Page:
The Irony of The Matrix Resurrections
There’s a meme you may have seen in passing. It’s the box art for Tony Hawk’s Pro Skater game photoshoped into a Kafkaesque portrait of a man. Tony Hawk’s aged, modern face us glaring at the viewer. The box art is filled with tweets Tony hawk frequently makes about the bizarre things said to him. The one tweet that sums them all up is, “a woman asked me, ‘are you Tony Hawk?’ I said ‘yes.’ She just asked ‘why?’ I have no idea how to respond to that.” The title on this fake game’s box art: Tony Hawk’s Existential Nightmare. This is The Matrix Resurrections to a T.
Over two decades ago, Lana and Lilly Wachowski made their magnum opus. It was a deeply derivative, action thriller that would loom over them for the rest of their careers. Nothing they did would ever match the success and acclaim The Matrix had. Not even its sequels. Their later works have aged rather poorly. V For Vendetta is more meme than movie, now permanently marred by 4chan’s Anonymous of the 2000s. Cloud Atlas gained scorn for racial insensitivity. Speed Racer is entirely forgotten by the masses. Sense8 is a nonsense cliché anthology that reeks of tired tropes, plots and dialogue. Jupiter Ascending is perhaps one of the greatest examples of “so bad it’s good.” And the Matrix sequels are legendarily bad. So much so that they became memes for years after.
So where to go when all roads have lead you down? Lilly went on to quit mainstream movies and showrun a queer comedy called Work in Progress. The show is standard fare, nothing to write home about. This leaves Lana to her own devices.
The sisters are notoriously camera shy. They rarely give interviews and their private lives are closely guarded. Yet we can still discern some major stylistic differences. If a dull queer comedy is Lilly’s cup of tea, then what did Lana bring to their collaborative efforts? The test would be put to them two fold. The first was the tragic death of their parents. Lilly wanted to move on with her life and not look back. Lana looked back fondly on her early works; with nostalgia and wanted to hold them close to her once again. The second test was Warner Brother’s demands for a sequel. Lilly wanted nothing to do with it. Lana did. So what did Lana want with it? Well, to burn it to the fucking ground. If Lana couldn’t have The Matrix, nobody could. She would scorch it so thoroughly that neither right wingers no fans would ever want anything to do with it again.
What Is The Matrix Resurrections?
Within the first 10 minutes we are treated to a cluster fuck of 4th wall breaking and self parody. We see a revisionist version of the opening scene playing out, while Bugs (who named herself after Bugs Bunny) watches and comments. We than see “Agent Smith” show up, except this “Smith” is none other than Morpheus. Virtual Trinity proceeds to get her ass handed to her by Morph-Smith. This is proceeded by a comedy sketch in which Bugs and Morph-Smith first fight, than embrace, and then Morpheus gets high on the Red Pill. I am not joking. We are in for a wild fucking ride. The gauntlet is cast down. This movie has given its thesis: fuck The Matrix.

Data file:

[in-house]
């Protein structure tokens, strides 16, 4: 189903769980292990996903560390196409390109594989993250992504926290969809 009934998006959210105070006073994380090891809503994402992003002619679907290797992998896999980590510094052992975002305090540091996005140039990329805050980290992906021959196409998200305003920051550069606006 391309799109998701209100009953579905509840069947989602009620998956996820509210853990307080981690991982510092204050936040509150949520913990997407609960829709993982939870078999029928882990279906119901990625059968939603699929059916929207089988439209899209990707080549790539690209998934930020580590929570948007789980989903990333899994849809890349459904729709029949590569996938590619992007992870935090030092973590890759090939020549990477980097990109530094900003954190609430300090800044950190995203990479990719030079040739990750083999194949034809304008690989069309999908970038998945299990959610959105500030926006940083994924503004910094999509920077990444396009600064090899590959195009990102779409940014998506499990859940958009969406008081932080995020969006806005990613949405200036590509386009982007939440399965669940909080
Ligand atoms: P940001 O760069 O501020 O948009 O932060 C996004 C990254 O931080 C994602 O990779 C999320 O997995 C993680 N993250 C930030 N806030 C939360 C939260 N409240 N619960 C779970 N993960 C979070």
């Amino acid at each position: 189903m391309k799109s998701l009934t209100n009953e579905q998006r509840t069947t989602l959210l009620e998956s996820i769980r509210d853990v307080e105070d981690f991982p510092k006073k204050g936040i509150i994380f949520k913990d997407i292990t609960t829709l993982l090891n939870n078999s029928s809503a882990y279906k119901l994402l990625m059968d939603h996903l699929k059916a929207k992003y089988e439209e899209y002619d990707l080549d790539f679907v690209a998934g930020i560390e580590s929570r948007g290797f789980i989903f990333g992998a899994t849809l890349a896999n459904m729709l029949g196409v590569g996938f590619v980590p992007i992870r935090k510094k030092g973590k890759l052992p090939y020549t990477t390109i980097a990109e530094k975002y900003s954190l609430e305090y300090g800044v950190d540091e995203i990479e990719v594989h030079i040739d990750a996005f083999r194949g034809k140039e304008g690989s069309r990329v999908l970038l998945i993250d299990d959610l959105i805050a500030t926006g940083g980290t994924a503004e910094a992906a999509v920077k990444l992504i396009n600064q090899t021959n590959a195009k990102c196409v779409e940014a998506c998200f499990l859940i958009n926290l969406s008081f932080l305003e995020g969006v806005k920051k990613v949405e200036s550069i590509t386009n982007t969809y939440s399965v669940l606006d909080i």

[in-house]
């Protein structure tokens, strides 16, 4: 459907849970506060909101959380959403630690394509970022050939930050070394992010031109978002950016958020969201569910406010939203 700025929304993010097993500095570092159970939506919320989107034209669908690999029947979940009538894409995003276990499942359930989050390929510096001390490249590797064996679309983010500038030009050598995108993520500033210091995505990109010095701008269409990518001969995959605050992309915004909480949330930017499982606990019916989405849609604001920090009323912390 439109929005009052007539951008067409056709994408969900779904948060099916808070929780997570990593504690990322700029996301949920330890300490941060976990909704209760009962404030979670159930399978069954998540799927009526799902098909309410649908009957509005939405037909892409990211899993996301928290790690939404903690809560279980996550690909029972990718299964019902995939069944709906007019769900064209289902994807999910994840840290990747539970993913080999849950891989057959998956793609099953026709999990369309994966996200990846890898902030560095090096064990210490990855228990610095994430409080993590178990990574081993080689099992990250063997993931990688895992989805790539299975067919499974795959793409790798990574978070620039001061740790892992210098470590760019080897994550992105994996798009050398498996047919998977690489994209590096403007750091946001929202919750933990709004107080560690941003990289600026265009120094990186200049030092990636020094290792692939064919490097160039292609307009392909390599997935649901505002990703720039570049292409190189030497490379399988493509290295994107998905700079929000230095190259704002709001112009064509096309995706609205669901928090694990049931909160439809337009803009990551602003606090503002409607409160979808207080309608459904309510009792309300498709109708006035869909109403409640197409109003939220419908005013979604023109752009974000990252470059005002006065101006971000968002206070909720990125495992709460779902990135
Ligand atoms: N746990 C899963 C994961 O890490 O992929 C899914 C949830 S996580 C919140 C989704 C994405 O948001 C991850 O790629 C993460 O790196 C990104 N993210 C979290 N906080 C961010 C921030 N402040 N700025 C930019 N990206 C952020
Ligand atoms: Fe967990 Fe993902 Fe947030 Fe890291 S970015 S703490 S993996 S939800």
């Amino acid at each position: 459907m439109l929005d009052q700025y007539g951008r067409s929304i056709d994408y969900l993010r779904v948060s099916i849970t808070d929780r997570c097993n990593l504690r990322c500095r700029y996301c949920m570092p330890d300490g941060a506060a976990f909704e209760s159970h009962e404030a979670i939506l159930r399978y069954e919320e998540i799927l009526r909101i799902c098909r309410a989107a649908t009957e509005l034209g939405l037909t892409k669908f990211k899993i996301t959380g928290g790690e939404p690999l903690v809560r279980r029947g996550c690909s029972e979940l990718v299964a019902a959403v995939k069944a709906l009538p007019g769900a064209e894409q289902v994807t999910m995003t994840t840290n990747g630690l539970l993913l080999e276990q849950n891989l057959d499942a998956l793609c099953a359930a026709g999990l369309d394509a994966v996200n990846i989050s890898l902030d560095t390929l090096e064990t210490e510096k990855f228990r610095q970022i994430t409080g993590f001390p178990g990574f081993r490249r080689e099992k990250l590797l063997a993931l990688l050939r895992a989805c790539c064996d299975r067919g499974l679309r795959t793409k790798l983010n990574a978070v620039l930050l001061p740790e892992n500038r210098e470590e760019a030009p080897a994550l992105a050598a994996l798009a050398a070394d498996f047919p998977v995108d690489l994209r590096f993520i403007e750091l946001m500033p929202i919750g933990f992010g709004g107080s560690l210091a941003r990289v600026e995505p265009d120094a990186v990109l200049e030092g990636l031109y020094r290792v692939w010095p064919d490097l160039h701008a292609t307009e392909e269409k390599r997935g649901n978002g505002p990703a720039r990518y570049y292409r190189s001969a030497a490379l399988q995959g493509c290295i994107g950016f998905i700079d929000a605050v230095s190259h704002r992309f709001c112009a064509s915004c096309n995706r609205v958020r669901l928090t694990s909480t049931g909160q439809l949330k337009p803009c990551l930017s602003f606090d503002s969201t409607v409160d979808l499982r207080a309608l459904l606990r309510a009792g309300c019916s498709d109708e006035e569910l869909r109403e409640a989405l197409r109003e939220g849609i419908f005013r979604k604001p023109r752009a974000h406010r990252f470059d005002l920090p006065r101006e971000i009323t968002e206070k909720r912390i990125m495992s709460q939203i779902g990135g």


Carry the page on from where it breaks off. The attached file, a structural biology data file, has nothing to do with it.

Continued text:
We then see Neo as a game dev surrounded by Matrix toys. His desk is littered with the junk products of the franchise. He is called into Smith 2.0’s office where the 4th wall, and the series, are broken forever. In no uncertain terms, Smith says the Warner Brothers is demanding a sequel and they’re going to do it with or without Lana’s involvement. What happens for this section is Lana’s never ending nightmare of having made The Matrix. Sycophants sucking up to “Neo,” marketing teams discussing branding in the verbal equivalent to a lobotomy, and the day to day monotony of it all. The themes of The Matrix are thrown around in the dumbest way possible in these meetings. The message is clear and shouted to us through a megaphone, Lana thinks The Matrix is a joke.
Then we break free in one of the greatest parodies I have ever seen in film history. It is the story of the first few films but turned into a farce. The game dev studio gets SWAT’ed and Neo walks into a bathroom to see a comedic rendition of Morpheus, who takes nothing seriously. Morpheus is wearing a fucking mustard colored suit. And it gets better and better. I’m afraid I should stop here, lest I spoil the rest of the movie for those who have yet to see it.
“There’s a lot of me in him,… maybe too much.” says Neo in our trademark coffee shop romance scene. Neo is Lana throughout this entire film. From the montage of creating the 4th “game,” to despising the idea of going back, to finally enjoying herself revisiting this old creation. Neo’s journey is Lana’s journey. From wondering what it would be like to reinvent the Matrix, what she would have done differently if she could do it over again, to sulking over being dragged back to it, to rewriting the settings to make them more lively, to finally admiring her own creation and legacy. It’s as much her own personal journey as Neo’s.
Trinity, along with many other characters, are mostly allegories for trans people. Each one waking up to their true selves, as the cliché goes. Perhaps the most defining moment is when Trinity, still brainwashed by the new Matrix, tells Neo about how she saw herself in virtual Trinity (from the in universe game). She tells how she showed her coworker a picture of the character, said “what do you think?” The coworker didn’t get it. She said “doesn’t she look like me” or something to that affect. She follows up with “He laughed. And then I laughed. He thought it was a joke. I wanted to kick his jaw off.” A common theme among trans women is the “transition goals” fictional character. A virtual stand in for the desired body. Because of its fictional nature, that character’s being out of reach is just in the nature of fiction and not because it would be physically impossible to match. Trinity is the closeted trans woman in allegory. Her journey mirror’s Lana’s own transition in many ways. But most of all, she exists because she has to. It’s a Matrix movie after all.